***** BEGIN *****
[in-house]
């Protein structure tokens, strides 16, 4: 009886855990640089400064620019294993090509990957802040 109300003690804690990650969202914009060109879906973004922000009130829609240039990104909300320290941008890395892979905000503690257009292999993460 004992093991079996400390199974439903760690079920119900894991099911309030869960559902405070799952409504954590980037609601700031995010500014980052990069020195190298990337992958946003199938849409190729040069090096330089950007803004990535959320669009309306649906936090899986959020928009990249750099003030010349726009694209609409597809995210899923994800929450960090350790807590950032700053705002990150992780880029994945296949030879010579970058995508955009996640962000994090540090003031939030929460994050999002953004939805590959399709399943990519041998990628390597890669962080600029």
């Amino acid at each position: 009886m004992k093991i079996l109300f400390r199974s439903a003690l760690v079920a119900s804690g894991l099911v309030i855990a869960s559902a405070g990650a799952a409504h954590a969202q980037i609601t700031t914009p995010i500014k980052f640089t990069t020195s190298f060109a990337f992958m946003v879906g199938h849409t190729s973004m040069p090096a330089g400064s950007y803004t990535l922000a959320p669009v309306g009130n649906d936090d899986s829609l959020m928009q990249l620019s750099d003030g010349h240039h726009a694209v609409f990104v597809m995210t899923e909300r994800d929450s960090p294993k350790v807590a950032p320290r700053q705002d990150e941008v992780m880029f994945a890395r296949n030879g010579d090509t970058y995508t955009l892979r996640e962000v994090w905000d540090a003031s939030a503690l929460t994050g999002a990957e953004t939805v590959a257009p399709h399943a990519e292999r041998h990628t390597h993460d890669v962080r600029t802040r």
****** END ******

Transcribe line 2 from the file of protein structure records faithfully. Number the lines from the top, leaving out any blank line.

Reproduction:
């Protein structure tokens, strides 16, 4: 009886855990640089400064620019294993090509990957802040 109300003690804690990650969202914009060109879906973004922000009130829609240039990104909300320290941008890395892979905000503690257009292999993460 004992093991079996400390199974439903760690079920119900894991099911309030869960559902405070799952409504954590980037609601700031995010500014980052990069020195190298990337992958946003199938849409190729040069090096330089950007803004990535959320669009309306649906936090899986959020928009990249750099003030010349726009694209609409597809995210899923994800929450960090350790807590950032700053705002990150992780880029994945296949030879010579970058995508955009996640962000994090540090003031939030929460994050999002953004939805590959399709399943990519041998990628390597890669962080600029």